Having an estate package in place is critical for anyone, but perhaps even more so for women. Women are a powerful financial force and continue to accumulate and manage more wealth than ever before. That's why it’s so important that every woman take control of her long-term financial plan (whether in a partnership or not) to ensure financial security for herself and her loved ones.
I had the opportunity to meet with Kiera Schwartz, a Senior Attorney at RBS Law in Arvada, Colo. to get answers on important questions regarding wills, trusts, and estate planning, which are key aspects of any solid financial plan.
1. What in an Estate Plan and what's the difference between a Will and Trust?
Your Estate Plan is a Road Map
It will detail your assets and any wishes that come into play if you are incapacitated and upon your death. A typical estate plan will include a Will and/or Trust, General (“financial”) and Medical Durable Powers of Attorney, Advance Directive (“living will”), and an Appointment of Guardianship if you have minor children.
The Difference Between Wills and Trusts
In your Will, you designate an executor of your estate (called a personal representative in Colorado) to handle closing your estate, liquidating your assets, and distributing them to the beneficiaries (or contingent beneficiaries) of your choosing.
One big misconception is that a Will avoids probate. This is not true. If you have assets in your individual name when you pass away, your Will is submitted to the probate court so that your executor can follow the proper administration procedures and distribute your assets according to your specific wishes stated in your Will. Understanding what probate is, how it is triggered, and how to avoid it is important when deciding how you are going to set up your estate plan.
Putting your assets into a Trust on the other hand will allow your heirs to avoid going through probate for a more private and seamless administration process. A Trust is an agreement between a person (the “Settlor”) who designates another person or entity (the “Trustee”) to manage the assets for another’s benefit (the named “beneficiaries”). A Trust can help provide for underage children or for someone not able to manage money on their own for medical or cognitive reasons or if they're financially irresponsible.
Other reasons a trust may be recommended such as client who more complex assets including out-of-state property, multiple properties (like rentals or investment properties) and business interests. They are also a good choice if privacy is desired because trusts don't require beneficiaries to file with court after a death as one does with a will.
There are many different types of trusts, the most common being revocable living trusts, testamentary trusts, and special needs trusts.
Why You Should Inventory Your Assets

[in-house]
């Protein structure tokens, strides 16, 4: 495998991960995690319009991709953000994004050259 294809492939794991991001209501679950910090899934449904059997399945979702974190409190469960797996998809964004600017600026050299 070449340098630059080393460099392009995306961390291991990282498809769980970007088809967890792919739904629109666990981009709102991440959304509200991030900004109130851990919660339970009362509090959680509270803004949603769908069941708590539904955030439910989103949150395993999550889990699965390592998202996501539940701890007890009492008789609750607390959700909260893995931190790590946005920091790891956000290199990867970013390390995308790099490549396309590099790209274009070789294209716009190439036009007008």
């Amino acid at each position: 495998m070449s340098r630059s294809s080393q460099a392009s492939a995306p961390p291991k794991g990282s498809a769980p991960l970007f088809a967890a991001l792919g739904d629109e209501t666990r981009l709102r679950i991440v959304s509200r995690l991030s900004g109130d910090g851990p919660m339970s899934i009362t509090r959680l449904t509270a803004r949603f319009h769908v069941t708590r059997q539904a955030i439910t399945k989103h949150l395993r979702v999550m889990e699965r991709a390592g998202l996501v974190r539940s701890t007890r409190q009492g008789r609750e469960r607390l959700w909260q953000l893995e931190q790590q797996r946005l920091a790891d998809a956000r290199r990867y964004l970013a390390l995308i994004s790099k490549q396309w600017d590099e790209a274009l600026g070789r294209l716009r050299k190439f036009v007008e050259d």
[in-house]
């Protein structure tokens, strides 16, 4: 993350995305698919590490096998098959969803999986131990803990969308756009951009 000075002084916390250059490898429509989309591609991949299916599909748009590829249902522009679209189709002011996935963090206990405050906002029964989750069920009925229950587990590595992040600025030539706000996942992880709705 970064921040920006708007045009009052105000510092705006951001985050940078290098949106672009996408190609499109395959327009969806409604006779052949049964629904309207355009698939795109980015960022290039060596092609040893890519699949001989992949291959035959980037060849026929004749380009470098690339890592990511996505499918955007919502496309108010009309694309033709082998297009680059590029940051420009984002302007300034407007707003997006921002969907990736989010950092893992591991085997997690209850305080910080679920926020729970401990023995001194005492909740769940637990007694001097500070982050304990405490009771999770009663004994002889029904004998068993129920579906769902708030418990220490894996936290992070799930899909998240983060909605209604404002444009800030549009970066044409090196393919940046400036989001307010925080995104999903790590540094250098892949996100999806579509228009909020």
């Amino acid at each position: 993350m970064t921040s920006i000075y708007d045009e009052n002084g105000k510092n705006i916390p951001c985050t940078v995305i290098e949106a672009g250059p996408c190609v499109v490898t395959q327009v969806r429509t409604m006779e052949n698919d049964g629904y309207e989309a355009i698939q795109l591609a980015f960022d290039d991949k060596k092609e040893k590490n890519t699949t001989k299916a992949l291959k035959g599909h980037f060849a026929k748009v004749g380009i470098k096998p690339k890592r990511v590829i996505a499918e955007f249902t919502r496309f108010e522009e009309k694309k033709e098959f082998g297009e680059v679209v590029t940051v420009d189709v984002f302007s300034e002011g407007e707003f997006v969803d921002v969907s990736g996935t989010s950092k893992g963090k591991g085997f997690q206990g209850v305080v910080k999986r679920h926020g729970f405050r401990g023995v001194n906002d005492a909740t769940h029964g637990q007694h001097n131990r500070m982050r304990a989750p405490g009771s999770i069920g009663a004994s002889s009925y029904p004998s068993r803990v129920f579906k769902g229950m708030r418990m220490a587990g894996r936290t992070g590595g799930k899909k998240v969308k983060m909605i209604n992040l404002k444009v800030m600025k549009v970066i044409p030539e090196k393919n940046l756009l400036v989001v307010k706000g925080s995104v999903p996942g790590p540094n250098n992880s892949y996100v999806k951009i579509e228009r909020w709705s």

To create a comprehensive road map, you also need to know what you have and how your various assets are titled. This is especially important for financial assets. We provide our clients with a resource that prompts them to list out all relevant information related to their assets, whether finances (bank accounts, retirement accounts, life insurance policies, stocks, bonds, liabilities, etc.), real property (i.e. real estate), business assets, or personal property (vehicles, collectibles, family heirlooms, pets, etc.).
A major part of “estate planning” that people don’t realize is updating your beneficiary designations. Your estate planning documents are only effective if you update your beneficiary designations after the documents are executed. We advise our clients about these updates and coordinate with our clients’ financial advisors upon request to ensure that their beneficiary designations are all updated to match their wishes in accordance with their estate planning documents.
Estate planning looks different for everyone. Your roadmap should be customized to fit your specific situation, your assets, and your specific wishes.
2. How can someone determine which is the best fit?
While I am biased as an attorney, the answer is to consult with a reputable attorney – specifically, an attorney who specializes in estate planning. It can be intimidating to approach this topic, but there are great ways to ease into the process. For example, we offer a free initial consultation where we make recommendations based on your specific situation and needs. The ultimate goal of our initial consult is to educate a potential client on their different options and provide them with the resources to make an informed decision.
3. What might happen if you become widowed and your spouse did not have a will or estate plan in place?
The (infamous) attorney answer is – it depends! Assets will flow to named beneficiaries or surviving joint owners which is usually what happens when the first spouse dies. However, for assets without a beneficiary or joint owner, there are default laws that come into play when someone dies without having an estate plan – they are called “intestate laws”. These laws vary from state to state, but they are usually very similar. Intestate laws include a variety of scenarios, so what happens will greatly depend on different factors such as that person’s familial situation and how their assets were titled.